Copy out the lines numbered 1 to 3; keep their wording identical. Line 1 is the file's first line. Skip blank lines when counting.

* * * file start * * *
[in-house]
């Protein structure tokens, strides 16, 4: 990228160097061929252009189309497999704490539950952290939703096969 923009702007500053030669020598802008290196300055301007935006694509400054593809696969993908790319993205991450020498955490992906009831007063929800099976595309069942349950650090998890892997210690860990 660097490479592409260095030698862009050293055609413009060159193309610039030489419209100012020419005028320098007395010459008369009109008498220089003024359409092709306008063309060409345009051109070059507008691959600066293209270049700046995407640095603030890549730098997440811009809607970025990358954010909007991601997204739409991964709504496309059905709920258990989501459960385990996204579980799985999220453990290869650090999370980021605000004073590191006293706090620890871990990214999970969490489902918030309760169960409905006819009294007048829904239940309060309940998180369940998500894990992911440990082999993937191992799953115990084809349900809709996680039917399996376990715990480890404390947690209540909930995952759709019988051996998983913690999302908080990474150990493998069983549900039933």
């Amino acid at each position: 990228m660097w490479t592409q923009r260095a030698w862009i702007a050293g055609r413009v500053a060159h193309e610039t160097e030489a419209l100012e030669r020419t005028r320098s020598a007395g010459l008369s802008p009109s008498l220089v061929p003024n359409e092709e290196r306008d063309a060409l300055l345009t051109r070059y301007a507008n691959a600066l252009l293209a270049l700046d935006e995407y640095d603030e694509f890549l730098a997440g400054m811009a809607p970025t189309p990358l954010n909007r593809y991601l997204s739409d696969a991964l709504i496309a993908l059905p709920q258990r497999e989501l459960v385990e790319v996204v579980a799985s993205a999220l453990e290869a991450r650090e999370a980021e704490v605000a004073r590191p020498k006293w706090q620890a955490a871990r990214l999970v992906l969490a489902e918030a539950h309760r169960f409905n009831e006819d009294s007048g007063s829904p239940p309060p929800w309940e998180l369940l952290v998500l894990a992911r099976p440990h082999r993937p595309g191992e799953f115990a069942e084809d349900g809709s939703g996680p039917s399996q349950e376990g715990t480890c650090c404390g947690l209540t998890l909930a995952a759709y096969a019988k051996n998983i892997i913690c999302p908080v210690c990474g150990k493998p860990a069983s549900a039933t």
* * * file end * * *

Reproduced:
[in-house]
């Protein structure tokens, strides 16, 4: 990228160097061929252009189309497999704490539950952290939703096969 923009702007500053030669020598802008290196300055301007935006694509400054593809696969993908790319993205991450020498955490992906009831007063929800099976595309069942349950650090998890892997210690860990 660097490479592409260095030698862009050293055609413009060159193309610039030489419209100012020419005028320098007395010459008369009109008498220089003024359409092709306008063309060409345009051109070059507008691959600066293209270049700046995407640095603030890549730098997440811009809607970025990358954010909007991601997204739409991964709504496309059905709920258990989501459960385990996204579980799985999220453990290869650090999370980021605000004073590191006293706090620890871990990214999970969490489902918030309760169960409905006819009294007048829904239940309060309940998180369940998500894990992911440990082999993937191992799953115990084809349900809709996680039917399996376990715990480890404390947690209540909930995952759709019988051996998983913690999302908080990474150990493998069983549900039933």
């Amino acid at each position: 990228m660097w490479t592409q923009r260095a030698w862009i702007a050293g055609r413009v500053a060159h193309e610039t160097e030489a419209l100012e030669r020419t005028r320098s020598a007395g010459l008369s802008p009109s008498l220089v061929p003024n359409e092709e290196r306008d063309a060409l300055l345009t051109r070059y301007a507008n691959a600066l252009l293209a270049l700046d935006e995407y640095d603030e694509f890549l730098a997440g400054m811009a809607p970025t189309p990358l954010n909007r593809y991601l997204s739409d696969a991964l709504i496309a993908l059905p709920q258990r497999e989501l459960v385990e790319v996204v579980a799985s993205a999220l453990e290869a991450r650090e999370a980021e704490v605000a004073r590191p020498k006293w706090q620890a955490a871990r990214l999970v992906l969490a489902e918030a539950h309760r169960f409905n009831e006819d009294s007048g007063s829904p239940p309060p929800w309940e998180l369940l952290v998500l894990a992911r099976p440990h082999r993937p595309g191992e799953f115990a069942e084809d349900g809709s939703g996680p039917s399996q349950e376990g715990t480890c650090c404390g947690l209540t998890l909930a995952a759709y096969a019988k051996n998983i892997i913690c999302p908080v210690c990474g150990k493998p860990a069983s549900a039933t």